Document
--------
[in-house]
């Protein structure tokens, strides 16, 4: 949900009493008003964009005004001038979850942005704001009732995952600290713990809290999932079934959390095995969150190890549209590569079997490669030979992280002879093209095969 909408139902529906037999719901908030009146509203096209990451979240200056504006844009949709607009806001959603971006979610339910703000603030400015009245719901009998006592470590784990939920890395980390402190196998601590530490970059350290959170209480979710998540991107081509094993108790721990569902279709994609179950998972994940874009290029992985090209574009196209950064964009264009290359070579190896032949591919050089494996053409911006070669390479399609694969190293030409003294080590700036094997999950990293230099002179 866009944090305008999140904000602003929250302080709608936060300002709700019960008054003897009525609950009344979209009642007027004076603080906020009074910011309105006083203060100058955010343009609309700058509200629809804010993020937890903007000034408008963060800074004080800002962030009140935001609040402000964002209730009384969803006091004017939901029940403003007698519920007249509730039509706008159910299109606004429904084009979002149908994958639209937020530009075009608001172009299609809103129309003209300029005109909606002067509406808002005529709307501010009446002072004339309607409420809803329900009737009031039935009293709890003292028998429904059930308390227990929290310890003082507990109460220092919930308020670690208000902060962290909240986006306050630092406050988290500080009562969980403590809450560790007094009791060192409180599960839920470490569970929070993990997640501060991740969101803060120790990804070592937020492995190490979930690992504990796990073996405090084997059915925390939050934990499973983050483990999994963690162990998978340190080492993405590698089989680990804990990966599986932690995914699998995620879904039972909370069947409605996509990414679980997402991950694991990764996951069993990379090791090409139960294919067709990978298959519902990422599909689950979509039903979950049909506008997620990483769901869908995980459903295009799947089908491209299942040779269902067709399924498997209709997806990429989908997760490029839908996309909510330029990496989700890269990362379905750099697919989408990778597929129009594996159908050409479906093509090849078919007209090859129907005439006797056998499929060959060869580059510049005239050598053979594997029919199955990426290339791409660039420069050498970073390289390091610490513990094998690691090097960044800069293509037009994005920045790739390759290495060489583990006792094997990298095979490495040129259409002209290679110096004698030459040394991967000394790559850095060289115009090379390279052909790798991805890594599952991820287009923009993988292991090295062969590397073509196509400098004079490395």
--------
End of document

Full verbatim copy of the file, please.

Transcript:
[in-house]
């Protein structure tokens, strides 16, 4: 949900009493008003964009005004001038979850942005704001009732995952600290713990809290999932079934959390095995969150190890549209590569079997490669030979992280002879093209095969 909408139902529906037999719901908030009146509203096209990451979240200056504006844009949709607009806001959603971006979610339910703000603030400015009245719901009998006592470590784990939920890395980390402190196998601590530490970059350290959170209480979710998540991107081509094993108790721990569902279709994609179950998972994940874009290029992985090209574009196209950064964009264009290359070579190896032949591919050089494996053409911006070669390479399609694969190293030409003294080590700036094997999950990293230099002179 866009944090305008999140904000602003929250302080709608936060300002709700019960008054003897009525609950009344979209009642007027004076603080906020009074910011309105006083203060100058955010343009609309700058509200629809804010993020937890903007000034408008963060800074004080800002962030009140935001609040402000964002209730009384969803006091004017939901029940403003007698519920007249509730039509706008159910299109606004429904084009979002149908994958639209937020530009075009608001172009299609809103129309003209300029005109909606002067509406808002005529709307501010009446002072004339309607409420809803329900009737009031039935009293709890003292028998429904059930308390227990929290310890003082507990109460220092919930308020670690208000902060962290909240986006306050630092406050988290500080009562969980403590809450560790007094009791060192409180599960839920470490569970929070993990997640501060991740969101803060120790990804070592937020492995190490979930690992504990796990073996405090084997059915925390939050934990499973983050483990999994963690162990998978340190080492993405590698089989680990804990990966599986932690995914699998995620879904039972909370069947409605996509990414679980997402991950694991990764996951069993990379090791090409139960294919067709990978298959519902990422599909689950979509039903979950049909506008997620990483769901869908995980459903295009799947089908491209299942040779269902067709399924498997209709997806990429989908997760490029839908996309909510330029990496989700890269990362379905750099697919989408990778597929129009594996159908050409479906093509090849078919007209090859129907005439006797056998499929060959060869580059510049005239050598053979594997029919199955990426290339791409660039420069050498970073390289390091610490513990094998690691090097960044800069293509037009994005920045790739390759290495060489583990006792094997990298095979490495040129259409002209290679110096004698030459040394991967000394790559850095060289115009090379390279052909790798991805890594599952991820287009923009993988292991090295062969590397073509196509400098004079490395």